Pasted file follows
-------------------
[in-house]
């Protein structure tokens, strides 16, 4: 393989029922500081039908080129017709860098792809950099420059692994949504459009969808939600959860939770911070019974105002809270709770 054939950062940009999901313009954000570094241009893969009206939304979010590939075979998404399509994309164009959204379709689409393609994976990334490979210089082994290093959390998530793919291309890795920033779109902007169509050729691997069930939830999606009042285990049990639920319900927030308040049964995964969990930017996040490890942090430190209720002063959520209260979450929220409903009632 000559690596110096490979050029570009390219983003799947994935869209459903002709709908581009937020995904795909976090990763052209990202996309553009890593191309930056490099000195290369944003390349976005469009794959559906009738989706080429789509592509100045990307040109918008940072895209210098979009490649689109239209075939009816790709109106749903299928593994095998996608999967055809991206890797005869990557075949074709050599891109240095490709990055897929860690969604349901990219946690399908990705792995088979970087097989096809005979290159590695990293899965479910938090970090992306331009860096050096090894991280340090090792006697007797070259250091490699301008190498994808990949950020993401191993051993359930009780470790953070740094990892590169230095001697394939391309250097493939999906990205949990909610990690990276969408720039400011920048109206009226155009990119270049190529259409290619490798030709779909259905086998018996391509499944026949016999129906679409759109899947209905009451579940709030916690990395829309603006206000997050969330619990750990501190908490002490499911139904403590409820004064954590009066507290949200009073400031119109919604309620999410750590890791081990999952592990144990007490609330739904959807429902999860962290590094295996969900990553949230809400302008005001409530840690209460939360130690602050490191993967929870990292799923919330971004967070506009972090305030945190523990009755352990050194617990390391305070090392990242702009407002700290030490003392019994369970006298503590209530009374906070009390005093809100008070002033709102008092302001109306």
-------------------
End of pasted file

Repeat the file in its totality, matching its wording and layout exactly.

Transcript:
[in-house]
């Protein structure tokens, strides 16, 4: 393989029922500081039908080129017709860098792809950099420059692994949504459009969808939600959860939770911070019974105002809270709770 054939950062940009999901313009954000570094241009893969009206939304979010590939075979998404399509994309164009959204379709689409393609994976990334490979210089082994290093959390998530793919291309890795920033779109902007169509050729691997069930939830999606009042285990049990639920319900927030308040049964995964969990930017996040490890942090430190209720002063959520209260979450929220409903009632 000559690596110096490979050029570009390219983003799947994935869209459903002709709908581009937020995904795909976090990763052209990202996309553009890593191309930056490099000195290369944003390349976005469009794959559906009738989706080429789509592509100045990307040109918008940072895209210098979009490649689109239209075939009816790709109106749903299928593994095998996608999967055809991206890797005869990557075949074709050599891109240095490709990055897929860690969604349901990219946690399908990705792995088979970087097989096809005979290159590695990293899965479910938090970090992306331009860096050096090894991280340090090792006697007797070259250091490699301008190498994808990949950020993401191993051993359930009780470790953070740094990892590169230095001697394939391309250097493939999906990205949990909610990690990276969408720039400011920048109206009226155009990119270049190529259409290619490798030709779909259905086998018996391509499944026949016999129906679409759109899947209905009451579940709030916690990395829309603006206000997050969330619990750990501190908490002490499911139904403590409820004064954590009066507290949200009073400031119109919604309620999410750590890791081990999952592990144990007490609330739904959807429902999860962290590094295996969900990553949230809400302008005001409530840690209460939360130690602050490191993967929870990292799923919330971004967070506009972090305030945190523990009755352990050194617990390391305070090392990242702009407002700290030490003392019994369970006298503590209530009374906070009390005093809100008070002033709102008092302001109306």